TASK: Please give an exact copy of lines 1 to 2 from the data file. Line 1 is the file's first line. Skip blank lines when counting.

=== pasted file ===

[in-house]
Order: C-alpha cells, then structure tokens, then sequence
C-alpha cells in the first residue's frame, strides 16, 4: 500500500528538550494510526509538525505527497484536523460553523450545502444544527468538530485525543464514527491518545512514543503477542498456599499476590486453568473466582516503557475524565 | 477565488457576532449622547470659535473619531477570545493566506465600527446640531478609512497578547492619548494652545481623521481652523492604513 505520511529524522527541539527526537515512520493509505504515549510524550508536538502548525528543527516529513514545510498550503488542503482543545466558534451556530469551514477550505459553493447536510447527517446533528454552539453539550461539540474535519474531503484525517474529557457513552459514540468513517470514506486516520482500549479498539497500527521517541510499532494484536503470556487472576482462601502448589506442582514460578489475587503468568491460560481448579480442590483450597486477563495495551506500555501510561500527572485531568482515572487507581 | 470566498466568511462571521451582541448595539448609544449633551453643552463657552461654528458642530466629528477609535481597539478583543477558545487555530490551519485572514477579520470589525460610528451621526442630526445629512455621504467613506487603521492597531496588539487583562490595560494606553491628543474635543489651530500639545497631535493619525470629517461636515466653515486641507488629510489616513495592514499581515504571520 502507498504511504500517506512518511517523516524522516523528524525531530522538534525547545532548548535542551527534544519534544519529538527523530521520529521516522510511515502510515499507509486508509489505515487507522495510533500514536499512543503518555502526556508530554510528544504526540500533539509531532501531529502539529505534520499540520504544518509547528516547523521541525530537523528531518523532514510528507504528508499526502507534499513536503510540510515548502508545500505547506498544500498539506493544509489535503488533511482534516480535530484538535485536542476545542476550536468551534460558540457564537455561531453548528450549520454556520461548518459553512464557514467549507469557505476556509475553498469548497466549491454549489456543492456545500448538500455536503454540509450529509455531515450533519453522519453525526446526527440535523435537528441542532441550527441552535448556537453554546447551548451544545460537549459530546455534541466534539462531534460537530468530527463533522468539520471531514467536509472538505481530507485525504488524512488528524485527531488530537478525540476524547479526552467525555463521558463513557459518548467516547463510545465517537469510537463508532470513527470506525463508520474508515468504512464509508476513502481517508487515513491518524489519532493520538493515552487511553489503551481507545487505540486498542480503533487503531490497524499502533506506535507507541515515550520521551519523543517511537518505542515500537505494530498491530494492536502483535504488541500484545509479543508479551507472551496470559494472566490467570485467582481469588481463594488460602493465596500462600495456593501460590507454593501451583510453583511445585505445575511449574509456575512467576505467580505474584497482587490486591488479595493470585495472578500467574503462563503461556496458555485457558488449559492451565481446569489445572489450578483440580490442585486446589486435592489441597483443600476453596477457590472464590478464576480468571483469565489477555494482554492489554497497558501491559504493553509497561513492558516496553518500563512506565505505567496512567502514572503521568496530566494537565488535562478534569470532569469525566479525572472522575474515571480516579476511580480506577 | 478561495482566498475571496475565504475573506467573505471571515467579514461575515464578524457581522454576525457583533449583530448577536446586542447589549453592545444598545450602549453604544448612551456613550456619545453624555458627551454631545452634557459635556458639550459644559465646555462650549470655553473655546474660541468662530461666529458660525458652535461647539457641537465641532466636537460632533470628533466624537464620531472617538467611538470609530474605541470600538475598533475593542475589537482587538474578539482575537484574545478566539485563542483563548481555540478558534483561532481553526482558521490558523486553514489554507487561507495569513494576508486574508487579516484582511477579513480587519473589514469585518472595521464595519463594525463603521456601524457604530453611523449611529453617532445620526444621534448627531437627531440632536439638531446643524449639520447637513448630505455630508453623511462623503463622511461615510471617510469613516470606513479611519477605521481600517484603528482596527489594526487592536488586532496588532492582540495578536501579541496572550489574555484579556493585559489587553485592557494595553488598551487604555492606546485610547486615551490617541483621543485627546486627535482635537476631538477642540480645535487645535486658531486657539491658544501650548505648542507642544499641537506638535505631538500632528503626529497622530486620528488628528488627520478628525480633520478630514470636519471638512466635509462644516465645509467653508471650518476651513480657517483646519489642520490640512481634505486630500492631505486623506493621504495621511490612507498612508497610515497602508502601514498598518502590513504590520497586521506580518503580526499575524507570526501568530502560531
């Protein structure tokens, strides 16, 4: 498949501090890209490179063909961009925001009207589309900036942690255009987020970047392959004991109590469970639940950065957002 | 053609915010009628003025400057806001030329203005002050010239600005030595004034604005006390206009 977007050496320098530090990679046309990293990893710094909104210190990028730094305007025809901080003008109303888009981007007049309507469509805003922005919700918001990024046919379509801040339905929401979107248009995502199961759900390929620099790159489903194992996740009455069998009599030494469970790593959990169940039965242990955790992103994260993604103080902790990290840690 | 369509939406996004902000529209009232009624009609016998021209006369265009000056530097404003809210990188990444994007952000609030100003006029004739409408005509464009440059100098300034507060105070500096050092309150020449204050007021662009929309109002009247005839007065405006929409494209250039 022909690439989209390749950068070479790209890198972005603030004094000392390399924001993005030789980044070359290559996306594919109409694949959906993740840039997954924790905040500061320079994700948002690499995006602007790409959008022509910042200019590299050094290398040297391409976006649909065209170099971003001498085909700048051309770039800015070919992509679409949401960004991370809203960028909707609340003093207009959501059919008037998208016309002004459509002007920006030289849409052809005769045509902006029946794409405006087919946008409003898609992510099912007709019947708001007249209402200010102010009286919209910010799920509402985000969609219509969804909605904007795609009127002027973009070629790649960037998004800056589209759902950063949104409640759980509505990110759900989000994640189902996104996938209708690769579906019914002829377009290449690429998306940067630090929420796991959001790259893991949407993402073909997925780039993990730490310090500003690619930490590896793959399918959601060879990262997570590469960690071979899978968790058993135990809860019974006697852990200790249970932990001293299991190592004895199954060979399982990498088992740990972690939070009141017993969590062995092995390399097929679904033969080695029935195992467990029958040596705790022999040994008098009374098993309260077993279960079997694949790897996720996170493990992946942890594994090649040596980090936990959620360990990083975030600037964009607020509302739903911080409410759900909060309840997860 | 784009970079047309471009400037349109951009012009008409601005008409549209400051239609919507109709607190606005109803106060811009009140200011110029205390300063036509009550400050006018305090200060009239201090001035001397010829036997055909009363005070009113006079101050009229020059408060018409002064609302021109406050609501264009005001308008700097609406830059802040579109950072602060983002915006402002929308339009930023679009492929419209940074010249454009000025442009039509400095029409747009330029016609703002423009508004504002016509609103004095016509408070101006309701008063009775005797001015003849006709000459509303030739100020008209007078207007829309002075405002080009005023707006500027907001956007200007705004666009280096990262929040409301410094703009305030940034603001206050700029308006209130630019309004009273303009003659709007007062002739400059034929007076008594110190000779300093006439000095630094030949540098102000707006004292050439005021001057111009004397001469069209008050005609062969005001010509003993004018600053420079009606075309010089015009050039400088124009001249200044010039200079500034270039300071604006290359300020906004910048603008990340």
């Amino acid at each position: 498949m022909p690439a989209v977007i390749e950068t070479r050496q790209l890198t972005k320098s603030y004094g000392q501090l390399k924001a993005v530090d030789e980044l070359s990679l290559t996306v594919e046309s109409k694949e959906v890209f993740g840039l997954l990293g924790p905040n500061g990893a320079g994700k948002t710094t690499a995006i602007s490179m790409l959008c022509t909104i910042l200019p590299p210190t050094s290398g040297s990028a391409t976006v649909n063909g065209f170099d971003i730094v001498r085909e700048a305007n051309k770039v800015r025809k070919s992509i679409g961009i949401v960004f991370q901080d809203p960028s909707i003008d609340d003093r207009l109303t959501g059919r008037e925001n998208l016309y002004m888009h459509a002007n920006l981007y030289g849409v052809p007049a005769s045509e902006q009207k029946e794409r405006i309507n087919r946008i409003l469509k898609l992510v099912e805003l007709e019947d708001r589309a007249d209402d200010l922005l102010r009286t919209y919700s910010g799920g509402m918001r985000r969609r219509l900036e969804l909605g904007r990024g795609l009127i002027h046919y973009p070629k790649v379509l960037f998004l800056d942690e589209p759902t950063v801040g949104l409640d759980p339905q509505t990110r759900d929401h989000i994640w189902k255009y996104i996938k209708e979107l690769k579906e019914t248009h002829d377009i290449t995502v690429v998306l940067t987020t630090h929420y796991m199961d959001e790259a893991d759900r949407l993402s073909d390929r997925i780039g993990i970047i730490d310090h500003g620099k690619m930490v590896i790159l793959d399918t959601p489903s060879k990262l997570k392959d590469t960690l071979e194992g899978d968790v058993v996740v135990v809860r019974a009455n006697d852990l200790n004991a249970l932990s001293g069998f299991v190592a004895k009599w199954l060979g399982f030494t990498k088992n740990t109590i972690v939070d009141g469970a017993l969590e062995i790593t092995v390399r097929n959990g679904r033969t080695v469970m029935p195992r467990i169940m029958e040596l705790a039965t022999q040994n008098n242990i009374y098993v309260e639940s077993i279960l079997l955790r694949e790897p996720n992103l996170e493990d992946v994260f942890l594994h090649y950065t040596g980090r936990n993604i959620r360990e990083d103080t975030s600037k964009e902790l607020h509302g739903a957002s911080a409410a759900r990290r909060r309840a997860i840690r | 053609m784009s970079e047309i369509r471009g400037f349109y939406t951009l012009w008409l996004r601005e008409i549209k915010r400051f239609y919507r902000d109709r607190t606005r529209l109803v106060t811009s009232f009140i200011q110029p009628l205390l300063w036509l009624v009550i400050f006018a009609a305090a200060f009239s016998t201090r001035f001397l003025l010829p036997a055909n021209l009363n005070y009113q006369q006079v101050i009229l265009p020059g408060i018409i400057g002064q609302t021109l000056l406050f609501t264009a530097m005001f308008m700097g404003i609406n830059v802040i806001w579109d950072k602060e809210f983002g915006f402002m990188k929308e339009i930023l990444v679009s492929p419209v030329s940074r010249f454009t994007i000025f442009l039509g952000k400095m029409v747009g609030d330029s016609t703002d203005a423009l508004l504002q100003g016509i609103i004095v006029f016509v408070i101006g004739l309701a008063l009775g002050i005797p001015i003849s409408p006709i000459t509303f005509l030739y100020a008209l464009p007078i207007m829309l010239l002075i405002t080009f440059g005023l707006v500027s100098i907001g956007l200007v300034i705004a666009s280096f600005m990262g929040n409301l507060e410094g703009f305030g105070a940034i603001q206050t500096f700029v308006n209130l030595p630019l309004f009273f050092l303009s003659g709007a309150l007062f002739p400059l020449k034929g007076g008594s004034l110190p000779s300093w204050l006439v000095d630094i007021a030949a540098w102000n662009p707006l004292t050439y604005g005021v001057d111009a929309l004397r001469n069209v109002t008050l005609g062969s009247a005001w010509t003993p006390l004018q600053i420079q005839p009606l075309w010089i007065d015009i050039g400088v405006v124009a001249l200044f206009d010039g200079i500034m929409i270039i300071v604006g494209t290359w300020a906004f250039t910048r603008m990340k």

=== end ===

[in-house]
Order: C-alpha cells, then structure tokens, then sequence